Ben Levinson, OBE, headteacher at Kensington Primary School, shares his thoughts on why mental health should have a positive focus the way physical health does
It’s 3.30pm on Tuesday. Time for your weekly SLT meeting, and this week, you’re talking all things physical health. What do you envision will be the topics of discussion?
Perhaps you’ll focus on the impact of lockdowns on pupils’ nutritional health and you’ll look at changing your catering provider.
You might take a deep dive into your current PE curriculum and set targets for having outstanding PE lessons. Perhaps discussions on PE budgets lead to debates on whether you can bring in some energetic new coaches to teach breakdancing to your otherwise disinterested year 6 pupils.
What’s the common theme here? Positivity, in my opinion
Physical education has historically taken the route of constructive solutions. We talk about prevention and we talk about positive approaches to tackling challenging issues because as teachers, we’re problem solvers by nature. Many of us would feel confident in offering suggestions to help the situation.
Could the same be said, though, of our approach to mental health in our schools?
Far too often our response to mental health is reactive. We support our students – and staff too – once a problem is already embedded and the individual is already suffering. We talk about counselling, and CAMHS involvement – but could more have been done, earlier?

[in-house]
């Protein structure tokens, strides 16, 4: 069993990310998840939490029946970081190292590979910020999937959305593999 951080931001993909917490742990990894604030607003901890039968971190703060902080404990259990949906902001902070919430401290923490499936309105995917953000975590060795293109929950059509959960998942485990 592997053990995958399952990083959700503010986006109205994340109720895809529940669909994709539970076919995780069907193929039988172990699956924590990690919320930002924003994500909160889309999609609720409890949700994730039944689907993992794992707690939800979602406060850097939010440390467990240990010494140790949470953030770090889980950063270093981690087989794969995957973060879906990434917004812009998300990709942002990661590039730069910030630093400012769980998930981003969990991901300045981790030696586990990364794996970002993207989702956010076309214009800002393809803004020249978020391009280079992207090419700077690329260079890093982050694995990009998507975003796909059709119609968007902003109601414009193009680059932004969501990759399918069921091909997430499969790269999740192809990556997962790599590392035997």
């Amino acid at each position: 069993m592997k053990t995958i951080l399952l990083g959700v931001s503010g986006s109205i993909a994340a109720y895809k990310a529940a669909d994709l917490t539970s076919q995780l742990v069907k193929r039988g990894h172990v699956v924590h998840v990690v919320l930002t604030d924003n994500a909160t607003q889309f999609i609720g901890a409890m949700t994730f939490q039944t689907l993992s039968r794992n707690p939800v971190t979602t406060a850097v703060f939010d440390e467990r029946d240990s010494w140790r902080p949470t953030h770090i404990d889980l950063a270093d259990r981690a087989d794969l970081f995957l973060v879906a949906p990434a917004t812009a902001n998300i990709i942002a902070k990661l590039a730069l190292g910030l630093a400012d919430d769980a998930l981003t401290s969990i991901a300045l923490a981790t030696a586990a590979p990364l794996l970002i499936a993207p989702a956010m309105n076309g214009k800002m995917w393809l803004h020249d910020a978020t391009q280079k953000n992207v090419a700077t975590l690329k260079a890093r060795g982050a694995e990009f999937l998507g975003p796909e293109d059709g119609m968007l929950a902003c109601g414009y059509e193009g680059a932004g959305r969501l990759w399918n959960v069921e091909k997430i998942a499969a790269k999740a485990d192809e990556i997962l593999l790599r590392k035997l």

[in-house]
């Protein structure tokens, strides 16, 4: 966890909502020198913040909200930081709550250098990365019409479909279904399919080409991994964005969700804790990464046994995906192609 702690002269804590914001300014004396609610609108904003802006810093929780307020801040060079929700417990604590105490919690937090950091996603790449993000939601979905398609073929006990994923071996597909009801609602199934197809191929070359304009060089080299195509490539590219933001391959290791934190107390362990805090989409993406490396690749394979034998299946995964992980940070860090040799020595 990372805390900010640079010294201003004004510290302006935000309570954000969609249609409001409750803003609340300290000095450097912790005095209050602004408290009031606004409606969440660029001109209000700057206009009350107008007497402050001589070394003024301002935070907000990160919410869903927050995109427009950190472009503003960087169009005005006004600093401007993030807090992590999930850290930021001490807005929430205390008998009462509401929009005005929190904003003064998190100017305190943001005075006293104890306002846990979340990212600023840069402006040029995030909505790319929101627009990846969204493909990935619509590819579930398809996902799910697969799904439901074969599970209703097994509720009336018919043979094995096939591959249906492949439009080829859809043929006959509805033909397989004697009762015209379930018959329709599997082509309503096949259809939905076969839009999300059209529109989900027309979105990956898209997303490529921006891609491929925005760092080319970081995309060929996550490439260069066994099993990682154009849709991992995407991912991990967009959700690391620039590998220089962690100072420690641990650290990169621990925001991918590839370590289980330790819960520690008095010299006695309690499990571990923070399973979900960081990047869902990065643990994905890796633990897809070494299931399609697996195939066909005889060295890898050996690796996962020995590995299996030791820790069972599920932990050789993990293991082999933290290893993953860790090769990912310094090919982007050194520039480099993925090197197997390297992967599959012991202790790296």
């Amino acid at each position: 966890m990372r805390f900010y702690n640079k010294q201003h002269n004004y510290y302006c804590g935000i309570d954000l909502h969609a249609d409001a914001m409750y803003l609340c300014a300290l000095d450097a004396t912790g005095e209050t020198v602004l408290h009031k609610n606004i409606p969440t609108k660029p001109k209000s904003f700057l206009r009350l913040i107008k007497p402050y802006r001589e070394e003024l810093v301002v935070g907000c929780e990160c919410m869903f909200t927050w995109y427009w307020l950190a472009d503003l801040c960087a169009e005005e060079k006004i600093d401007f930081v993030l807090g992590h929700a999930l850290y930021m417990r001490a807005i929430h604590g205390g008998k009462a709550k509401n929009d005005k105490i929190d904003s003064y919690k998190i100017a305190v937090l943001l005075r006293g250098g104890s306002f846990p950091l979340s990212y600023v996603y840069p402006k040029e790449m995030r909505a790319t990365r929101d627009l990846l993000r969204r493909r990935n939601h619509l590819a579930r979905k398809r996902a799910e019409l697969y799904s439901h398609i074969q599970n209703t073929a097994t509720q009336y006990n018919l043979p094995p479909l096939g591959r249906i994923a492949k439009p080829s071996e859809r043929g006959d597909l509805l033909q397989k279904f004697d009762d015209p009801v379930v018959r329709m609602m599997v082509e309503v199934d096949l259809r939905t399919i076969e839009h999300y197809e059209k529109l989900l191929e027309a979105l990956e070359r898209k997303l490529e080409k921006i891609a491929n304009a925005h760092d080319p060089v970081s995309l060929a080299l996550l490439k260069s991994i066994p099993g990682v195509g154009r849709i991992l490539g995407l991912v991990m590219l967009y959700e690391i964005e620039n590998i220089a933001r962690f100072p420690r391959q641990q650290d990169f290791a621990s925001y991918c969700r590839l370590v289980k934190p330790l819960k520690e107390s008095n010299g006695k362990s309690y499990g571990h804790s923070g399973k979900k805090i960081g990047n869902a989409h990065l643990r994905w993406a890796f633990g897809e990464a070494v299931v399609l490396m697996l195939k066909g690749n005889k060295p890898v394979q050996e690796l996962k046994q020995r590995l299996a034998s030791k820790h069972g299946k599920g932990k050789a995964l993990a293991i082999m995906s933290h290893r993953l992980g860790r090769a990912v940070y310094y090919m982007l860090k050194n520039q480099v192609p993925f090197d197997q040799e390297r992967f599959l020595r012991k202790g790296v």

Whether it’s a lack of support, funding, training, or just being at a loss to know what solutions could help, there’s a gap.
My school has been working hard to try and fill this gap and I wanted to share what we’re doing to make changes.
How did we get to these stigmas around mental health?
Narratives around mental health, often focus on reaching out for help and challenging mental health stigmas. Mental health is an ailment to be fixed, rather than a fundamental part of being human. How then, might we work to flip the narrative, and make it as widely accepted and promoted as our physical health?
At Kensington Primary School, we ensure that the promotion of mental wellbeing permeates the curriculum, and is a vital part of our school values. We’ve taken advantage of some brilliant guidance from Public Health England and the DFE in their document Promoting Children and Young People’s Mental Health and Wellbeing guidance, which highlights eight key areas to concentrate on to create a positive mental health culture. Here are some of our key takeaways from our experience in applying it.
Permeating the curriculum
We make mental wellbeing the utmost priority when we plan our curriculum. In Literacy, we’ll encourage our staff to talk about the emotional wellbeing of characters in books. In Science, the functioning of the mind is treated with the same level of importance as the functioning of the body. In our History lessons, we’ll cover the emotional impact of world events on historical figures.
Mental health permeates our lives deeply so our teaching should reflect that. Making mental health something that is as commonly spoken about as what we’re having for dinner that day makes it something more easily shared and removes the negative connotations. Students are more willing to share their feelings before they escalate into something that requires more intensive support.